FIGS. 1A and 1B represent a logic block diagram of a preferred embodiment of the invention. Signal A (SIG A), a first noisy signal, is applied at input terminal 20 of amplifiers 22, 24 and 26. The negative polarity input 28 of amplifier 22 is connected to voltage source -V. The positive polarity input 30 of amplifier 24 is connected to voltage source +V. The negative polarity input of amplifier 26 is connected to ground via connection 32. Signal B (SIG B) is applied via connection 34 to the positive input of amplifier 36 and amplifier 38 and to the negative input of amplifier 40. The negative polarity input of amplifier 36 is connected to ground at 42. The negative polarity input to amplifier 38 is connected to voltage source -V at 44. The positive polarity input of amplifier 40 is connected to voltage source +V at 46. The output of amplifier 22 is MIN A. MIN A is applied to one input of DC flip-flop 50. The other input of DC flip-flop 50 is fed from MAX A which is derived from the output of amplifier 24. One output of DC flip-flop 50, LA, is fed to the clock (C) input of D type flip-flop 54. The Q output of flip-flop 54, PA, is fed back to the D input of flip-flop 54. PA is also fed to inverter 56, which feeds NAND gate 58, and to the other input of NAND gate 58. Output 60 of NAND gate 58 is the RESET signal for the system. RESET is fed through inverter 62 to generate RESET for the system. The Q output of flip-flop 54, PA, is fed to the D input of D type flip-flop 64. PA is also fed to the reset (R) input of flip-flop 66. The reset input to flip-flop 64 is the signal RESET. The clock input to flip-flop 64 is signal HA, an output of DC type flip-flop 50. The Q output of flip-flop 64 is the MEASUREMENT COMPLETE signal 68. The Q output of flip-flop 64 is fed to the set (S) input of D type flip-flop 66. Signal HA, an output from DC flip-flop output 50, is fed to the clock input of D type flip-flop 70. The D input of flip-flop 70 is connected to a source of +5 volts DC. The output of amplifier 6 is (SIG A)2. (SIG A)2 is fed to the D input of flip-flop 74 and to the D input of flip-flop 76. (SIG A)2 is also fed to the D input of flip-flop 66. The clock input of flip-flop 66 is system clock 82. Signal RESET is fed to the R inputs of flip-flips 70 and 74. The Q output of flip-flop 70 is fed to the set input of flip-flop 74. The Q output of flip-flop 70 is fed to the set input of flip-flop 76. The Q output of flip-flop 74 is INCREMENT 1 (INC 1) and this signal is fed to one input of NAND gate 78 and to one input of ROM (Read Only Memory) 80. Signal PA from the Q output of flip-flop 54 is fed to the reset input of flip-flop 76. The clock inputs of flip-flops 74 and 76 are fed from the system clock 82, generated by clock generator 84. (The interconnections between generator 84 and the flip-flops are not shown in order to preserve the clarity of the circuit diagram of FIG. 1). The Q output of flip-flop 76 generates signal INCREMENT 2 (INC 2) on line 86. This signal is fed to ROM 80. The Q output of flip-flop 66 generates signal DECREMENT 3 (DEC 3) on line 88. Line 88 feeds NAND gate 90. NAND gates 78 and 90 are also fed from system clock 82 generated by clock generator 84. The output of NAND gate 90 feeds the DOWN (DN) input of period counter 92 and the output of NAND gate 78 feeds the UP input of period counter 92. RESET is fed to the reset (R) input of period counter 92.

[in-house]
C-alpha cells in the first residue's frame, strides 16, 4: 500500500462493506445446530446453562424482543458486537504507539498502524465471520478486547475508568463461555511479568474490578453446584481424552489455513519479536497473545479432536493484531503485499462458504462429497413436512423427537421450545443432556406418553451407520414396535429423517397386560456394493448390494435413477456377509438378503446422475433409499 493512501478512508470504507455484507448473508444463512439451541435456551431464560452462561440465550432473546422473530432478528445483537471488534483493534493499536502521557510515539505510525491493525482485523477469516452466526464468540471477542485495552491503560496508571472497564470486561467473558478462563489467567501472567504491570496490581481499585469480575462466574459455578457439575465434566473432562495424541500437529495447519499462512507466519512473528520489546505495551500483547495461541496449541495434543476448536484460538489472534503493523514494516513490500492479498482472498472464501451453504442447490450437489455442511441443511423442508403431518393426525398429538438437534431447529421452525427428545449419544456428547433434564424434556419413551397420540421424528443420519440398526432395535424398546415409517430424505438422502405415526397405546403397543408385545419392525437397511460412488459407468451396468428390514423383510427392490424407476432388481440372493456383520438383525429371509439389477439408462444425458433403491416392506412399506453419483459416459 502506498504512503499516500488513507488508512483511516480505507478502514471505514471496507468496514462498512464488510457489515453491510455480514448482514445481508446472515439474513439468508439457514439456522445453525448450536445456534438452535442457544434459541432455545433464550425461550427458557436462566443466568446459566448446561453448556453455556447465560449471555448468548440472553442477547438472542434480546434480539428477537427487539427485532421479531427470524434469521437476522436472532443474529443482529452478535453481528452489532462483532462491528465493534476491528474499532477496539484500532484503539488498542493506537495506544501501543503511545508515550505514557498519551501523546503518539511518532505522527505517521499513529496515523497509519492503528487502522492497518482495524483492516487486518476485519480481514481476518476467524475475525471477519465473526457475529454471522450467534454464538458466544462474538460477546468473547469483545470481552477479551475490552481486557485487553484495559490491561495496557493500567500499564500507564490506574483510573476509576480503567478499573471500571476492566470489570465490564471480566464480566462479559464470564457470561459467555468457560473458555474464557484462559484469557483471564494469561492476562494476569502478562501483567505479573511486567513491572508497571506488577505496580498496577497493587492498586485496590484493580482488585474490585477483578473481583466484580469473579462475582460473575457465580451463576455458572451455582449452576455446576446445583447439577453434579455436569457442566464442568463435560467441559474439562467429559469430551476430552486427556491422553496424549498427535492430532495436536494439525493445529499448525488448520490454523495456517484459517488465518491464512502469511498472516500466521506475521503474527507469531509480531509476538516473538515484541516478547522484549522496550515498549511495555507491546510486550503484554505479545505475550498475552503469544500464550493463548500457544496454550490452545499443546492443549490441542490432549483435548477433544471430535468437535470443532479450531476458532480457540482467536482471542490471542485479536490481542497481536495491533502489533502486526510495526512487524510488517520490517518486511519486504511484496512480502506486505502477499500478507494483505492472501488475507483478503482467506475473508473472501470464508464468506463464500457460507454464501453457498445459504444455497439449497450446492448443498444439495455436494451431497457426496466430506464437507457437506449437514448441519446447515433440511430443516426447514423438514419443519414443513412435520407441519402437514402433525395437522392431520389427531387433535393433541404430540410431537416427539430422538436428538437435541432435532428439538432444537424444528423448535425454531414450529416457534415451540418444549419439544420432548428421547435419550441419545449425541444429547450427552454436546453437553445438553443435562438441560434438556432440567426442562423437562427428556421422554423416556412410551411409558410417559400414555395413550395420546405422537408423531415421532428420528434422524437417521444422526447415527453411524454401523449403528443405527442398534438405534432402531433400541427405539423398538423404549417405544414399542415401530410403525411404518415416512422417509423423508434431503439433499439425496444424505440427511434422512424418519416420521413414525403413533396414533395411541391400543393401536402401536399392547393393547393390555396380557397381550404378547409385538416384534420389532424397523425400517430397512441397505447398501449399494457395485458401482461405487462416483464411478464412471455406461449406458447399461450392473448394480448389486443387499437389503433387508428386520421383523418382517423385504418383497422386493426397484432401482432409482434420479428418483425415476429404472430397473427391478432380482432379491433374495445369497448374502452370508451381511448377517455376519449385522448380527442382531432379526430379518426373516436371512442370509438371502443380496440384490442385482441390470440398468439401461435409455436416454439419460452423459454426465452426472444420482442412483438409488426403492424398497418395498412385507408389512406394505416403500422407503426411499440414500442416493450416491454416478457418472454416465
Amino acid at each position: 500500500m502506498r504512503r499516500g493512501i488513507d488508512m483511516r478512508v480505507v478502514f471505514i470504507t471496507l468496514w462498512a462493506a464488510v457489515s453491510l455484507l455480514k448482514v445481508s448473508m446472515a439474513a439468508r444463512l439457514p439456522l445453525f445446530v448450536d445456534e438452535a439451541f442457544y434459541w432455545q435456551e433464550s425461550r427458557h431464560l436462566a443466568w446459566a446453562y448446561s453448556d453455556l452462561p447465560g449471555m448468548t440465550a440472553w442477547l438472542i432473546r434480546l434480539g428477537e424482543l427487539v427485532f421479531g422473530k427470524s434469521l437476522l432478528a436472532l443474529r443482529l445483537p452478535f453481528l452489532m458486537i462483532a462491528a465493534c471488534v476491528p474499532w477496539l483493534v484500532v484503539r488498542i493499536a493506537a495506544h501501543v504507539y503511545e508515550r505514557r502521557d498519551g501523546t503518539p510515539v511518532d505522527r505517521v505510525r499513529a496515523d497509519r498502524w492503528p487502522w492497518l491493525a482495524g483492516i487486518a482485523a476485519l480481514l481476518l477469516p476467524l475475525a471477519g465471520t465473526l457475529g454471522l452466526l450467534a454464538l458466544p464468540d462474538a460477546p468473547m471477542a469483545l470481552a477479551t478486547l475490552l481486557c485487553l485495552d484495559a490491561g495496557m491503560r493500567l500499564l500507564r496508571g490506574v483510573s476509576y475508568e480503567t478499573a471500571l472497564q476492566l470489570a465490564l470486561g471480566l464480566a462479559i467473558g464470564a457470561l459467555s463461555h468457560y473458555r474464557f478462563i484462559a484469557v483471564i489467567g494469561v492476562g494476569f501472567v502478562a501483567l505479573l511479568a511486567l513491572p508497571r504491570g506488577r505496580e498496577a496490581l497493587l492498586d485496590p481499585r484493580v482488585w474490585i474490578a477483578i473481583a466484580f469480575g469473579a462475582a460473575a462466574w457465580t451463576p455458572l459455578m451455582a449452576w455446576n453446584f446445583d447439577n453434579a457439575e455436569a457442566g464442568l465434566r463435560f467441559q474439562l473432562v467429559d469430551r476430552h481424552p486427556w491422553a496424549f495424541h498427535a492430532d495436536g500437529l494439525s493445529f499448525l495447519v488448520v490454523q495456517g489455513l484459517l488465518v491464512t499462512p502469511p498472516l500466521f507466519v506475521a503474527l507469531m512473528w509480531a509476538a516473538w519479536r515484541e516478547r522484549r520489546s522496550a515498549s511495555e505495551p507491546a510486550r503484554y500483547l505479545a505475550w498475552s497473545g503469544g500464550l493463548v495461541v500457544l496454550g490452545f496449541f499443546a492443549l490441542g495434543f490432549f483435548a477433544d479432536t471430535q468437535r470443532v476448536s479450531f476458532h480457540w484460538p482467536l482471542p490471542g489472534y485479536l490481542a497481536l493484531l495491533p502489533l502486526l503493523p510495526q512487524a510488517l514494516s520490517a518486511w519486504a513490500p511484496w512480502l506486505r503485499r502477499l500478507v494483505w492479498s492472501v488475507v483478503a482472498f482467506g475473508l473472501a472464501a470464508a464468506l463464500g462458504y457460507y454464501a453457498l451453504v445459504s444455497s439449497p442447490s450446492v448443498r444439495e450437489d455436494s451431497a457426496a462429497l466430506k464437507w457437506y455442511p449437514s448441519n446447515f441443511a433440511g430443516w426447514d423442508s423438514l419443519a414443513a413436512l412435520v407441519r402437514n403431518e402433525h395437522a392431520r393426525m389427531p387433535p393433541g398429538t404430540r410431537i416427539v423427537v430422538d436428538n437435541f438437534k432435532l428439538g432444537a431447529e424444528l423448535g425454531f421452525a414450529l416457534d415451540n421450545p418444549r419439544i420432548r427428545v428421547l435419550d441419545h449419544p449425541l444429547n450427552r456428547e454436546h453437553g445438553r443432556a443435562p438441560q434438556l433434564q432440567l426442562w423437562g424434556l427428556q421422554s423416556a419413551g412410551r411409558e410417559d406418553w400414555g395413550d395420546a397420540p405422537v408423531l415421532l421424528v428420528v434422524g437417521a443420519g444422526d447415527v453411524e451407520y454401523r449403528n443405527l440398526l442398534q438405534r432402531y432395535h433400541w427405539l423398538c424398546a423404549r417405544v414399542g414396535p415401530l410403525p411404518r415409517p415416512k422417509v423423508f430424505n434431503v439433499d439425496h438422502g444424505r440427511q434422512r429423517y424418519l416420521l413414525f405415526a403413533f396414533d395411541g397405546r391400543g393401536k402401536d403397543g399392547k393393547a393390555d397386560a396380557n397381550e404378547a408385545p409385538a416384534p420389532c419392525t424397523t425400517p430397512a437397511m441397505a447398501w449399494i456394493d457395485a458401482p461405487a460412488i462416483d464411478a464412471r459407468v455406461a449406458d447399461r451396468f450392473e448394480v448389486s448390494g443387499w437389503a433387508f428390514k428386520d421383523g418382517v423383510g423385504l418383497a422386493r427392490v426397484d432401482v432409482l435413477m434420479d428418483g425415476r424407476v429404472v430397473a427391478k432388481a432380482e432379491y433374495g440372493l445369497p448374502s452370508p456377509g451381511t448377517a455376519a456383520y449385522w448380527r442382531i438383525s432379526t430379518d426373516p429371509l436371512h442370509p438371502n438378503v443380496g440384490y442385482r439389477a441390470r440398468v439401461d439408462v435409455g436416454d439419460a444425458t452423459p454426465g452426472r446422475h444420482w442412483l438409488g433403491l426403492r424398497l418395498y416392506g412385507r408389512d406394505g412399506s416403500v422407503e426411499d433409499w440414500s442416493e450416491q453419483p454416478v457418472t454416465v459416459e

(SIG B)2 is the signal generated by the output of amplifier 36. This signal is fed to one input of exclusive OR gate 94. The output of amplifier 38 is MIN B. This signal is fed to one input of DC flip-flop 52. The output of amplifier 40 is signal MAX B which is fed to the other input of DC flip-flop 52. A first output of flip-flop 52, LB, is fed to one input of NAND gate 96. The other output from DC flip-flop 52, HB, is fed to one input of NAND gate 98 and to one input of exclusive OR gate 102. The other inputs to NAND gates 96 and 98 are fed in parallel from the system RESET line 63. The output of NAND gate 96 is fed to one input of DC flip-flop 100. The output of NAND gate 98 is fed to the other input of DC flip-flop 100. A first output of DC flip-flop 100 is labeled "HB FIRST". Another output of DC flip-flop 100 is labeled "LB FIRST". LB FIRST is fed to another input of exclusive OR gate 102. Signal HB FIRST is fed to the other input of exclusive OR gate 94. Signal HB FIRST is on line 104, an output labeled "SUBTRACT 180°". Signal LB FIRST is on line 106, an output labeled "SUBTRACT 0°". The output of exclusive OR gate 102 is used as a clock input to the three flip-flops 108, 110 and 112 which form a three stage shift register. The clock signal to flip-flop 110 is inverted by inverter 114. The reset inputs to flip-flop 108, 110 and 112 are the signal RESET. The D input of flip-flop 108 is fed from a fixed voltage of +5 volts DC. The Q output of flip-flop 108 is fed to the D input of flip-flop 110 and to the reset input of flip-flop 116. The reset input signal to flip-flop 116 is labeled "RELEASE 1". The Q output of flip-flop 110 is fed to the D input of flip-flop 112. This signal is labeled "RELEASE 2" and is also fed to the set input of flip-flop 118. The Q output of flip-flop 110 is fed to the set input of flip-flop 116 and is labeled "LOCK 1". The Q output of flip-flop 112 is labeled "LOCK 2" and is fed to the reset input of flip-flop 118. Flip-flops 116 and 118 have clock inputs fed from the system clock 82. The D inputs of flip-flops 116 and 118 are fed by the output of exclusive OR gate 94. The Q output of flip-flop 116 is DECREMENT 1 (DEC 1) and is fed to ROM 80. The Q output of flip-flop 118 is labeled "DECREMENT 2" (DEC 2) and is also fed to an input of ROM 80. One output 120 of ROM 80 is fed to NAND gate 122. Another input to NAND gate 122 is system clock 82. The UP output of ROM 80 is fed to one input of NAND gate 124. The DOWN (DN) output from ROM 80 is fed to one input of NAND gate 126. NAND gates 124 and 126 also have another input from system clock 82. The output of NAND gate 124 provides an UP input to phase counter 128. The output of NAND gate 126 provides a DOWN (DN) input to phase counter 128. Up-down counter 128 provides the least significant bit +1 (LSB+1) through the most significant bit (MSB) outputs for phase measurement. An output from NAND gate 122 is fed to the clock (C) input of JK flip-flop 130. This flip-flop and up/down counter 128 are reset by the system RESET signal on line 60. The Q output of flip-flop 130 is the least significant bit (LSB) signal for phase measurement and is fed to a input of ROM 80. This completes the connection description for FIG. 1.